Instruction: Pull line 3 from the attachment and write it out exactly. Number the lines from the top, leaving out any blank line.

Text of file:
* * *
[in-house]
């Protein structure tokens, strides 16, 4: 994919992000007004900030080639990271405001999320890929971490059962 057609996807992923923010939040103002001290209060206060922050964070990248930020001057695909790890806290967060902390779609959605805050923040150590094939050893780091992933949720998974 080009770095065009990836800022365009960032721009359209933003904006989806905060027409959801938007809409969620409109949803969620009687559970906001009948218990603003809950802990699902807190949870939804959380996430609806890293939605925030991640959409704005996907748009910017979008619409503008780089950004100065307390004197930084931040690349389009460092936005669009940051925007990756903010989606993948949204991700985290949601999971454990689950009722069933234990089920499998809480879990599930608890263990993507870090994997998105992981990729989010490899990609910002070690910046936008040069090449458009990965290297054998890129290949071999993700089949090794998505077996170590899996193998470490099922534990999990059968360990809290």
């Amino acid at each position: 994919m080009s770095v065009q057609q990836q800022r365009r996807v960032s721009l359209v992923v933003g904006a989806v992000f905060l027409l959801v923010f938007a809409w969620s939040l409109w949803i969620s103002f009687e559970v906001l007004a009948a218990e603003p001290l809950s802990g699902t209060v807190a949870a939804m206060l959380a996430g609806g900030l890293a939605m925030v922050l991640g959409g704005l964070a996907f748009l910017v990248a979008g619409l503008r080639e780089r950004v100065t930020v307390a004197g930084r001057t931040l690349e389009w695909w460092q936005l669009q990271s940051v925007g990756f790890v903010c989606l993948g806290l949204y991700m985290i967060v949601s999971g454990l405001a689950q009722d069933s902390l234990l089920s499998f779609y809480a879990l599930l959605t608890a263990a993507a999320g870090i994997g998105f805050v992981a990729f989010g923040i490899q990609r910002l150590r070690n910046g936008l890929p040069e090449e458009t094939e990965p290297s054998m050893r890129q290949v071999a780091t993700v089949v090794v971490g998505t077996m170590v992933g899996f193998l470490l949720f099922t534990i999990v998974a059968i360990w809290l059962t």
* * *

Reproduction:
């Amino acid at each position: 994919m080009s770095v065009q057609q990836q800022r365009r996807v960032s721009l359209v992923v933003g904006a989806v992000f905060l027409l959801v923010f938007a809409w969620s939040l409109w949803i969620s103002f009687e559970v906001l007004a009948a218990e603003p001290l809950s802990g699902t209060v807190a949870a939804m206060l959380a996430g609806g900030l890293a939605m925030v922050l991640g959409g704005l964070a996907f748009l910017v990248a979008g619409l503008r080639e780089r950004v100065t930020v307390a004197g930084r001057t931040l690349e389009w695909w460092q936005l669009q990271s940051v925007g990756f790890v903010c989606l993948g806290l949204y991700m985290i967060v949601s999971g454990l405001a689950q009722d069933s902390l234990l089920s499998f779609y809480a879990l599930l959605t608890a263990a993507a999320g870090i994997g998105f805050v992981a990729f989010g923040i490899q990609r910002l150590r070690n910046g936008l890929p040069e090449e458009t094939e990965p290297s054998m050893r890129q290949v071999a780091t993700v089949v090794v971490g998505t077996m170590v992933g899996f193998l470490l949720f099922t534990i999990v998974a059968i360990w809290l059962t």